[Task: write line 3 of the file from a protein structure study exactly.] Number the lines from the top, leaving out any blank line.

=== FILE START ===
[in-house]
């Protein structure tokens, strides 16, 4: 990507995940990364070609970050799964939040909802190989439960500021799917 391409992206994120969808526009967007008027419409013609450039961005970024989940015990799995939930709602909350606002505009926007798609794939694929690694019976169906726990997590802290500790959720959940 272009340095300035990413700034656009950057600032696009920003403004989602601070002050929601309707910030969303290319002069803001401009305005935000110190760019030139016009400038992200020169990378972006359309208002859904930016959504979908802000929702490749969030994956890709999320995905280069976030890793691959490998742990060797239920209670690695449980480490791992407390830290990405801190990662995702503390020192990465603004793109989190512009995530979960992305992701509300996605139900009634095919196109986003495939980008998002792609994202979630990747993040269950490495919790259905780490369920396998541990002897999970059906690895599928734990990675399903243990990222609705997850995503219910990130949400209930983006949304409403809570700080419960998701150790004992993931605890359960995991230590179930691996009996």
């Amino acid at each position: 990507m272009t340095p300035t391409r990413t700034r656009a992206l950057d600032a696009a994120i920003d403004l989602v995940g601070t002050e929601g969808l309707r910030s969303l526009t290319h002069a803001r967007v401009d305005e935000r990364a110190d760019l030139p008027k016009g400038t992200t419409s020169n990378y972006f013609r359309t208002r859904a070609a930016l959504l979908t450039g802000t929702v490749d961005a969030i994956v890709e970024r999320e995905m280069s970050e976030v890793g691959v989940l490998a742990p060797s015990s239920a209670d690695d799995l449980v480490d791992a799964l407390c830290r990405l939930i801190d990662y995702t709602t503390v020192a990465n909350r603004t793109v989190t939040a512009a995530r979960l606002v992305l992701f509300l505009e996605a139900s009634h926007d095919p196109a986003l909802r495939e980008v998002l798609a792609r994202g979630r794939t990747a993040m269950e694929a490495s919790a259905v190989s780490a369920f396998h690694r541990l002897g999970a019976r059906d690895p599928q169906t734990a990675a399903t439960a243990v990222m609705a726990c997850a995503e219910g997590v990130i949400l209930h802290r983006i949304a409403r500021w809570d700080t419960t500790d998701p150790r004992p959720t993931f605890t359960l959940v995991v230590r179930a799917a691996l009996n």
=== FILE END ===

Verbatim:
């Amino acid at each position: 990507m272009t340095p300035t391409r990413t700034r656009a992206l950057d600032a696009a994120i920003d403004l989602v995940g601070t002050e929601g969808l309707r910030s969303l526009t290319h002069a803001r967007v401009d305005e935000r990364a110190d760019l030139p008027k016009g400038t992200t419409s020169n990378y972006f013609r359309t208002r859904a070609a930016l959504l979908t450039g802000t929702v490749d961005a969030i994956v890709e970024r999320e995905m280069s970050e976030v890793g691959v989940l490998a742990p060797s015990s239920a209670d690695d799995l449980v480490d791992a799964l407390c830290r990405l939930i801190d990662y995702t709602t503390v020192a990465n909350r603004t793109v989190t939040a512009a995530r979960l606002v992305l992701f509300l505009e996605a139900s009634h926007d095919p196109a986003l909802r495939e980008v998002l798609a792609r994202g979630r794939t990747a993040m269950e694929a490495s919790a259905v190989s780490a369920f396998h690694r541990l002897g999970a019976r059906d690895p599928q169906t734990a990675a399903t439960a243990v990222m609705a726990c997850a995503e219910g997590v990130i949400l209930h802290r983006i949304a409403r500021w809570d700080t419960t500790d998701p150790r004992p959720t993931f605890t359960l959940v995991v230590r179930a799917a691996l009996n």